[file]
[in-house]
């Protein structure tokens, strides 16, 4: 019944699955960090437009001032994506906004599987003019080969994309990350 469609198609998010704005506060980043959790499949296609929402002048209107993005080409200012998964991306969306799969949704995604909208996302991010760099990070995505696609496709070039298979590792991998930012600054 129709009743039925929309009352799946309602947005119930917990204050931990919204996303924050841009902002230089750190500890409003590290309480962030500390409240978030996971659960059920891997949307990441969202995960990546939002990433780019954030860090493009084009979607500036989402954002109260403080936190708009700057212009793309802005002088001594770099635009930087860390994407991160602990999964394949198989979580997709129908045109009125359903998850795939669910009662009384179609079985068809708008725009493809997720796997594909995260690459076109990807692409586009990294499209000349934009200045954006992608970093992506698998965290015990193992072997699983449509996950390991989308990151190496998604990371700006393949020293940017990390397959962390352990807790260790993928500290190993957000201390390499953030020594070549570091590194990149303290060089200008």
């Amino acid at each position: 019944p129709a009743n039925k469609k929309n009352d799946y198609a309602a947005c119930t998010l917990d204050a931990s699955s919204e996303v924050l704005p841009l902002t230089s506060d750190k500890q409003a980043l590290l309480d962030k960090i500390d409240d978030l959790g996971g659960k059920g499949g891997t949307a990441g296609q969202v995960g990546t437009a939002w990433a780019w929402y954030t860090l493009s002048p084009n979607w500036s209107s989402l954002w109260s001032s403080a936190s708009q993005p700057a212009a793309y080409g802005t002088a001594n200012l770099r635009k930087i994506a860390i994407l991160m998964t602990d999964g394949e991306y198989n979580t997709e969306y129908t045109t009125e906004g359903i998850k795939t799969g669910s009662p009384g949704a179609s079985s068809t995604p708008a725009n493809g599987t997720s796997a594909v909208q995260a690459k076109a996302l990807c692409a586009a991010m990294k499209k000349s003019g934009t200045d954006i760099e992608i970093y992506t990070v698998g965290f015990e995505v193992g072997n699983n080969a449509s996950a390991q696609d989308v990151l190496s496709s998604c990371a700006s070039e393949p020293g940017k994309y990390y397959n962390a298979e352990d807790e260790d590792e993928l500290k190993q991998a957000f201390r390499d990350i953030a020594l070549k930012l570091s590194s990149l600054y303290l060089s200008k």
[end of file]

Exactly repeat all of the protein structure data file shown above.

[in-house]
């Protein structure tokens, strides 16, 4: 019944699955960090437009001032994506906004599987003019080969994309990350 469609198609998010704005506060980043959790499949296609929402002048209107993005080409200012998964991306969306799969949704995604909208996302991010760099990070995505696609496709070039298979590792991998930012600054 129709009743039925929309009352799946309602947005119930917990204050931990919204996303924050841009902002230089750190500890409003590290309480962030500390409240978030996971659960059920891997949307990441969202995960990546939002990433780019954030860090493009084009979607500036989402954002109260403080936190708009700057212009793309802005002088001594770099635009930087860390994407991160602990999964394949198989979580997709129908045109009125359903998850795939669910009662009384179609079985068809708008725009493809997720796997594909995260690459076109990807692409586009990294499209000349934009200045954006992608970093992506698998965290015990193992072997699983449509996950390991989308990151190496998604990371700006393949020293940017990390397959962390352990807790260790993928500290190993957000201390390499953030020594070549570091590194990149303290060089200008």
């Amino acid at each position: 019944p129709a009743n039925k469609k929309n009352d799946y198609a309602a947005c119930t998010l917990d204050a931990s699955s919204e996303v924050l704005p841009l902002t230089s506060d750190k500890q409003a980043l590290l309480d962030k960090i500390d409240d978030l959790g996971g659960k059920g499949g891997t949307a990441g296609q969202v995960g990546t437009a939002w990433a780019w929402y954030t860090l493009s002048p084009n979607w500036s209107s989402l954002w109260s001032s403080a936190s708009q993005p700057a212009a793309y080409g802005t002088a001594n200012l770099r635009k930087i994506a860390i994407l991160m998964t602990d999964g394949e991306y198989n979580t997709e969306y129908t045109t009125e906004g359903i998850k795939t799969g669910s009662p009384g949704a179609s079985s068809t995604p708008a725009n493809g599987t997720s796997a594909v909208q995260a690459k076109a996302l990807c692409a586009a991010m990294k499209k000349s003019g934009t200045d954006i760099e992608i970093y992506t990070v698998g965290f015990e995505v193992g072997n699983n080969a449509s996950a390991q696609d989308v990151l190496s496709s998604c990371a700006s070039e393949p020293g940017k994309y990390y397959n962390a298979e352990d807790e260790d590792e993928l500290k190993q991998a957000f201390r390499d990350i953030a020594l070549k930012l570091s590194s990149l600054y303290l060089s200008k």